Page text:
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Reform Update: Michigan Legislature approves Medicaid expansion, but will the CMS?


By Steven Ross Johnson
Posted: September 3, 2013 - 4:15 pm ET
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In the wake of the Michigan Legislature's approval of a plan to expand its Medicaid program to include an estimated 470,000 low-income residents, some observers are questioning whether the Obama administration will OK the state's request to require enrollees to pay up to 5% of their income for cost-sharing.

The Republican-controlled Michigan Senate narrowly approved a measure last week to expand the state's Medicaid program to include all childless adults with incomes up to 138% of the poverty line, or $15,500 for an individual; the state House of Representatives approved the Senate version today. Five percent of a $15,500 income is nearly $800, which experts say is a lot of money for someone at that income level.

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The bill now goes to Republican Gov. Rick Snyder, who supports expanding Medicaid. The bill won't become effective until late March or early April because the Senate refused to reconsider its decision last week not to give its passage of the bill immediate effect.

Once signed, Michigan will become the 24th state plus the District of Columbia to expand Medicaid as authorized by the Patient Protection and Affordable Care Act. Twenty-one states have rejected expansion, while five—including Pennsylvania, Ohio, Indiana, New Hampshire and Tennessee—remain undecided. Under the ACA, the federal government will pay 100% of the costs for the Medicaid expansion population for the first three years, then 90% after that.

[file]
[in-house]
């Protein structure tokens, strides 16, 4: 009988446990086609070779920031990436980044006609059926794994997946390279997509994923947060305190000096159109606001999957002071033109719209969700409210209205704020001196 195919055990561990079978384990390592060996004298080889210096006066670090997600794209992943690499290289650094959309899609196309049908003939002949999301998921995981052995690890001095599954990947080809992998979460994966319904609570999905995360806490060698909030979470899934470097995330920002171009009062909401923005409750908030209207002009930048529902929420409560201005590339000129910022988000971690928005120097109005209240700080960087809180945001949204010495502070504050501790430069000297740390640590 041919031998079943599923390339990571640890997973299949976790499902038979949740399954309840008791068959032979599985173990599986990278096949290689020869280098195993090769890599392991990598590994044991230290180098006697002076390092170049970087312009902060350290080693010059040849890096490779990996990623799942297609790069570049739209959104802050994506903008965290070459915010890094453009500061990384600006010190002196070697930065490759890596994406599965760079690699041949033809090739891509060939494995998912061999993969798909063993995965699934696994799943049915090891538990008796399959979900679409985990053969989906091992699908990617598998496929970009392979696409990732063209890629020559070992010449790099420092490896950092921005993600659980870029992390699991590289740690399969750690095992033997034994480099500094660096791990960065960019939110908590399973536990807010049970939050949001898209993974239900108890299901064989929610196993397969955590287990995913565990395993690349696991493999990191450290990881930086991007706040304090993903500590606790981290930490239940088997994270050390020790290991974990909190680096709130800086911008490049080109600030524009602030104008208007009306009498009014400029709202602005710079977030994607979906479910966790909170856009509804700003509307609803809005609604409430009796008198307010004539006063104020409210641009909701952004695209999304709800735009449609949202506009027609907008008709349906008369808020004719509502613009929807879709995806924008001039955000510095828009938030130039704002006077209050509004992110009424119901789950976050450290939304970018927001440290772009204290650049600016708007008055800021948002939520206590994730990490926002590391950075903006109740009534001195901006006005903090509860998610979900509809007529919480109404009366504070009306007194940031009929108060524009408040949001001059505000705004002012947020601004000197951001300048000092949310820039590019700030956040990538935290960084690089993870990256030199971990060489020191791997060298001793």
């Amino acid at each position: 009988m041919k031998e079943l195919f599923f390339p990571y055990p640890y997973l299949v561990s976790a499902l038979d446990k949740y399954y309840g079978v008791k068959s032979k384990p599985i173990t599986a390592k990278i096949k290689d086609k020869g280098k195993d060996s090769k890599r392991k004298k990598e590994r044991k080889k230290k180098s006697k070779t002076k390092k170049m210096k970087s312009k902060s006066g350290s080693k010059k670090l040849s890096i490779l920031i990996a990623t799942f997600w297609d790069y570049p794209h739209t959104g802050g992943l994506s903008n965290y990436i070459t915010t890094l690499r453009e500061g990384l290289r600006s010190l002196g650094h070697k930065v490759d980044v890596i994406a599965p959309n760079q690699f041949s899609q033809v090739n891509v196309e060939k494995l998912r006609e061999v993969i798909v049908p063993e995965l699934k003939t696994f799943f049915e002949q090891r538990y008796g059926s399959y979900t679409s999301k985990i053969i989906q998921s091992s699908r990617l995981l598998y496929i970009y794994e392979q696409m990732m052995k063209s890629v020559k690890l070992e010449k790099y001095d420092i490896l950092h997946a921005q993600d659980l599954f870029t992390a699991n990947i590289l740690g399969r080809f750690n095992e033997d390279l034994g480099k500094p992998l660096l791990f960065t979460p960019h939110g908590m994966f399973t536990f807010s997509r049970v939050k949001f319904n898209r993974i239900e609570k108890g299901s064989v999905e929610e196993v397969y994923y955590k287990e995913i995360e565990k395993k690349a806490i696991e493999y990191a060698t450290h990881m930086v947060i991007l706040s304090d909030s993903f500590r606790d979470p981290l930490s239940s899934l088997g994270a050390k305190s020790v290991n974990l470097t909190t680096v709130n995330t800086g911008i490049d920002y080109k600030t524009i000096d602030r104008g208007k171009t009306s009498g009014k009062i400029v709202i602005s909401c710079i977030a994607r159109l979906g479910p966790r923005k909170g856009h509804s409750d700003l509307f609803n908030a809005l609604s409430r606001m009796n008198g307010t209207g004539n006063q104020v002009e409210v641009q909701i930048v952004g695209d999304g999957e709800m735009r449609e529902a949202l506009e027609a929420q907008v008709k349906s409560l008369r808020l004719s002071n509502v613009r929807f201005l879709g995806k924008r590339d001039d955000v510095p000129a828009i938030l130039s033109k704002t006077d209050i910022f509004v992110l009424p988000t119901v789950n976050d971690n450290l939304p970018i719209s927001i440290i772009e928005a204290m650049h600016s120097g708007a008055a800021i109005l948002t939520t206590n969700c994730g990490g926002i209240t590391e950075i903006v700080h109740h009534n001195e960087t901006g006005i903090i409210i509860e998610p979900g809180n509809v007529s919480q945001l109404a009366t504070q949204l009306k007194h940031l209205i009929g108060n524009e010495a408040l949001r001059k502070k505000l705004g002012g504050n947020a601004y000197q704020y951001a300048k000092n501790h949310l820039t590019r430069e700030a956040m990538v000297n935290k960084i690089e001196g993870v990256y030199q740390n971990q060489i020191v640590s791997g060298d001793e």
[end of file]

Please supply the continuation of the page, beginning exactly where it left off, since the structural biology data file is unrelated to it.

Snyder said the cost-sharing provision included in the Medicaid expansion plan was a way for enrollees to take more of a responsible role in their healthcare by deterring them from pursuing unnecessary medical treatment. “The Healthy Michigan plan emphasizes personal responsibility,” he said in a news release. “Those covered by the plan will be required to share in the costs through premiums. There also will be incentives for them to take responsibility for their lifestyle choices and to maintain or improve their health.”

Once reconciled and signed, the plan will need to get approval from the CMS, which some observers believe is uncertain despite the desire of the Obama administration to have all states approve the Medicaid expansion, a key mechanism for expanding coverage under the ACA.

The problem lies in provisions in the Michigan legislation that will require two waivers from the CMS before it can be implemented. The first would require all nondisabled Medicaid beneficiaries to pay up to 5% of their income on co-payments for their medical care after the first six months. The states would then need a second waiver to move forward on its plan to require those receiving Medicaid coverage after four years to pay up to 7% of their income in cost sharing or else buy private coverage through the state health insurance exchange.